January 28, 2010

Oysters: Raw vs Fried



On a whim, my new officemate S and I decided to hit up the Mermaid Oyster Bar for their Blue Plate Special (Lobster Sandwich, Blue Point Toasted Lager, and Old Bay Fries for $20) on Tuesday night. Unfortunately, S got called into an end-of-day meeting that finished an hour after the special was over. Being the determined eaters that we are, we ordered the Lobster Sandwich anyway and were rewarded with heaping piles of juicy lobster meat between two burger buns.

While I waited for my partner-in-consumption to arrive, I ordered half a dozen oysters to savor. My trusty oyster guide/bartender Jonathan was there to offer some new suggestions. Since my last visit, a few new varieties had popped up on the menu: Martha's Vineyards, Mermaid Straits, and Sister Points. I also tried a couple Kumomotos. Here's how it went down:
  • Sister Point from Washington State: Where was the salt??? Sister Points are typically salty. The two that I ate had next to zero saltiness to their firm, meaty bodies. Were these particular ones harvested where the fresh water was dominant? The finish was clean and it had a hint of seaweed/cucumber.  
  • Mermaid Strait from Prince Edward Island, Canada: This medium-sized oyster was mildly salty and had a smooth earthy (almost muddy) taste to it. It reminded me of the taste of "Tian Luo" or Chinese mud field snails, a childhood favorite!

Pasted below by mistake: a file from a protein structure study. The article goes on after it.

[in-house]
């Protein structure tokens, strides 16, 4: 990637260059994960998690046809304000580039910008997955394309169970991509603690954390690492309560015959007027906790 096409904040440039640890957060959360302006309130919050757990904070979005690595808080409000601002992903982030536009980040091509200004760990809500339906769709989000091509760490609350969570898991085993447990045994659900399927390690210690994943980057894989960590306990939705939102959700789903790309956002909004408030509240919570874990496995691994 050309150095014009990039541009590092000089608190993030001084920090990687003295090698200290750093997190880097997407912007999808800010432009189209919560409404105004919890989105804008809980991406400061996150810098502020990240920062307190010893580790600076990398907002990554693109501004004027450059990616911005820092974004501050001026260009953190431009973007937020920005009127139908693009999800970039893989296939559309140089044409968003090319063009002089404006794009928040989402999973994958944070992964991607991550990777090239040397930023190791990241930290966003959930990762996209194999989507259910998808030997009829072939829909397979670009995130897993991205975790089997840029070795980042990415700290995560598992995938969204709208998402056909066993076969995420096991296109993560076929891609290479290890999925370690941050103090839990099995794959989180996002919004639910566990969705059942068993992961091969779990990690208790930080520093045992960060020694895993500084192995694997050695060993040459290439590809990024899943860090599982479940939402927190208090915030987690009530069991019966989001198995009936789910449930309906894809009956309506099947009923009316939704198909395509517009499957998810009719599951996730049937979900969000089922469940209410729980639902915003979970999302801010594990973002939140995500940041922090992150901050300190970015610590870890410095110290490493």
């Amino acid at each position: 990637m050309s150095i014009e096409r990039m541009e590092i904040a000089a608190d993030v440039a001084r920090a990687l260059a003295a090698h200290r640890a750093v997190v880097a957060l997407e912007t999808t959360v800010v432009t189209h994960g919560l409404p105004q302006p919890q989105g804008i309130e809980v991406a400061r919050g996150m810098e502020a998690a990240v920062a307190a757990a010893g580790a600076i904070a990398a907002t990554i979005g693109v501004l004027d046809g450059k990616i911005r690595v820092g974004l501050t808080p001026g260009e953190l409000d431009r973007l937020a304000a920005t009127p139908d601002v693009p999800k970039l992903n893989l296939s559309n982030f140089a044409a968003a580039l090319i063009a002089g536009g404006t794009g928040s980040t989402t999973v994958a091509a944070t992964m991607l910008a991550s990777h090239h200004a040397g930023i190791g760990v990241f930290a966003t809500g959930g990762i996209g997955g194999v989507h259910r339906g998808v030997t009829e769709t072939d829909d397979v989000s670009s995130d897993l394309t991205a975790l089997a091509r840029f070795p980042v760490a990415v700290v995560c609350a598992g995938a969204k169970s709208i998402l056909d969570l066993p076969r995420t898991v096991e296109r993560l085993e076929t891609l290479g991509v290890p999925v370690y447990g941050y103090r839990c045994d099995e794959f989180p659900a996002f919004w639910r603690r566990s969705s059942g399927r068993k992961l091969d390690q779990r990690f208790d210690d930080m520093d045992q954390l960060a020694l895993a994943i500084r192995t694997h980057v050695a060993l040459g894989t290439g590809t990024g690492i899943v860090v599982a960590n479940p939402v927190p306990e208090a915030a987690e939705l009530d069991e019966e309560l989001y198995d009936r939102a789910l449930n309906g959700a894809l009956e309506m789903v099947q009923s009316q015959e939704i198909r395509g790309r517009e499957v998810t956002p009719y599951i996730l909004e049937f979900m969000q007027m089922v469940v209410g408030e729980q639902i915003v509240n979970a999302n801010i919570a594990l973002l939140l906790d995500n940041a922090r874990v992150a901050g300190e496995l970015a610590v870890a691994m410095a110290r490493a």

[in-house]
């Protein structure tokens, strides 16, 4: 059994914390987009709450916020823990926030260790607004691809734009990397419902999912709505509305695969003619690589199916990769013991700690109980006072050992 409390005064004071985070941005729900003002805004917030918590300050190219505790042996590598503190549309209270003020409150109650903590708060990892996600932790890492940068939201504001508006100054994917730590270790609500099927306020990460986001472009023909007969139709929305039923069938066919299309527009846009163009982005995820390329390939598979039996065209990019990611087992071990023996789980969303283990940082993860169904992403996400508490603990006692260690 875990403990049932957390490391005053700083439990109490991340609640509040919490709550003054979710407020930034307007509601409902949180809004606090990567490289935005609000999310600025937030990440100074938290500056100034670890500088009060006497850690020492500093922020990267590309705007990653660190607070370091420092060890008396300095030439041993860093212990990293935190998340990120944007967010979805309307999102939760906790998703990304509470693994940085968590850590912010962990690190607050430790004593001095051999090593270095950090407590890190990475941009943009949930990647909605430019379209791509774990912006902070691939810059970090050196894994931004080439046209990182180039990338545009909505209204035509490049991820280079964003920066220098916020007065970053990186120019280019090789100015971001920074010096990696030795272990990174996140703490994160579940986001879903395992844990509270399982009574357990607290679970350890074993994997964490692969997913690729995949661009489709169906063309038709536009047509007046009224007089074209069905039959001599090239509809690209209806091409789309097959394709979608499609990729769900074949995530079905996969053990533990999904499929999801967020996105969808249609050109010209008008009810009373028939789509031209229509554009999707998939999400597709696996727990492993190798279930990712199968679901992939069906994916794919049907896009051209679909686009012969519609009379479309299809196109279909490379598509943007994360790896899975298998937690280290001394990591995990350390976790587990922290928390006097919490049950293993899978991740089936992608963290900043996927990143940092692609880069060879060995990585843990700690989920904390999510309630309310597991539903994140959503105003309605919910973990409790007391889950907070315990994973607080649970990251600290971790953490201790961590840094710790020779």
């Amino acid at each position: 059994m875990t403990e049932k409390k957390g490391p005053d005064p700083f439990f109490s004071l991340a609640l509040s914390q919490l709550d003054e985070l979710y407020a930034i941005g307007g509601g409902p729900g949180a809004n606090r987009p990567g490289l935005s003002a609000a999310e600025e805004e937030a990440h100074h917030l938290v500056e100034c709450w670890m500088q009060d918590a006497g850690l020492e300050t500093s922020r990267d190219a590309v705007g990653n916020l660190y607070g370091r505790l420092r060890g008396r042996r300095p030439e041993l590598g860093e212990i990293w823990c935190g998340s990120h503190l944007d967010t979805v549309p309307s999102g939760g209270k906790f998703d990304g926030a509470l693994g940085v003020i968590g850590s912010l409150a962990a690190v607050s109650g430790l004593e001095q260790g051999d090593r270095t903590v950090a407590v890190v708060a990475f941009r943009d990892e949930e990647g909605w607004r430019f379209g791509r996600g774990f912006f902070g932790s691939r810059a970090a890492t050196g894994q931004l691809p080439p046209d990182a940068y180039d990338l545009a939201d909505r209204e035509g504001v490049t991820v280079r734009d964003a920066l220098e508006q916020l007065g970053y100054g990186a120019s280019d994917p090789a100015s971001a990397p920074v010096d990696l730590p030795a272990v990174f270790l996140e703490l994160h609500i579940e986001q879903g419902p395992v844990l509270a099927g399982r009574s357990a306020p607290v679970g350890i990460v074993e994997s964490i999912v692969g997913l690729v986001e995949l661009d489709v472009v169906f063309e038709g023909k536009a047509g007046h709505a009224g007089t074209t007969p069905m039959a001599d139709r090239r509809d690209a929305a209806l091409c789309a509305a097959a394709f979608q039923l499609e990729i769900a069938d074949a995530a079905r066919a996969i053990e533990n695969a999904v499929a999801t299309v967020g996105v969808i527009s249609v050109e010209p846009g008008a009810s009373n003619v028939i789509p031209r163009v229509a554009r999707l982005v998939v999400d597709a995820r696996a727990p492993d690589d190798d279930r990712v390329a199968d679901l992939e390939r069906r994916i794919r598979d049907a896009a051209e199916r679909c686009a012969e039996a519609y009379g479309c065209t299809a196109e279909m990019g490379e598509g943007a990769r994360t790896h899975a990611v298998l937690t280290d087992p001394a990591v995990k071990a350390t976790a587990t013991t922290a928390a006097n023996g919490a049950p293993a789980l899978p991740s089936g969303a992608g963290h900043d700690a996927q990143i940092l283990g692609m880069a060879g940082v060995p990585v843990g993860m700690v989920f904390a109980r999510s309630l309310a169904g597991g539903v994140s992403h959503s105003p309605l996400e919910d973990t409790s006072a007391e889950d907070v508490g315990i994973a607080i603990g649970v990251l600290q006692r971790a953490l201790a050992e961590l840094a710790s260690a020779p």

• Martha's Vineyard from Massachusetts: These monster 2.5-3 inch beauties were incredibly delicious. They must have also been extremely fresh, judging by the plentiful amount of liquid contained in the shell. After slurping down the light and miso soup-ish body, I was able to chase it with a gulp of the sweet salt water left in the shell. These MV's were even better than the ones that I had Grand Central Oyster Bar! 
  • Kumomoto from Washington: These Kumo's were quite different in appearance and taste from the Hog Island variety. They were still petite and creamy, but not nearly as sweet. However, the peak oyster season is quickly passing by.
After a plate of raw oysters in a half shell, Jonathan brought over a sample of fried oysters on a bed of sauteed garlic spinach. These large, sturdy Virginia Selects were built for frying; most oysters are too delicate to be handled this way. By frying the oyster, it triggers a dramatic transformation in taste. It loses its saltiness and brininess; it becomes more firm and smoky. The mineral-taste is more pronounced and the distinct "terroir" is muted completely.

As an oyster purist, I wasn't sure if I could fall in love with a fried oyster.

But I did.

The semi-crispy exterior instantly gave way to a juicy, meaty core upon the first bite. It was absolutely delicious. Then again, almost ANYTHING fried is guaranteed to taste good. It was actually the spinach pairing that really boosted this plate from "I like it" to "I'm ordering it the next time I'm here." Next time when you're at Mermaid Oyster Bar and sitting at the bar with a plate full of raw oysters, consider finishing with this one. You won't be sorry... but it might just make you hungry for more.

More pics can be found here.


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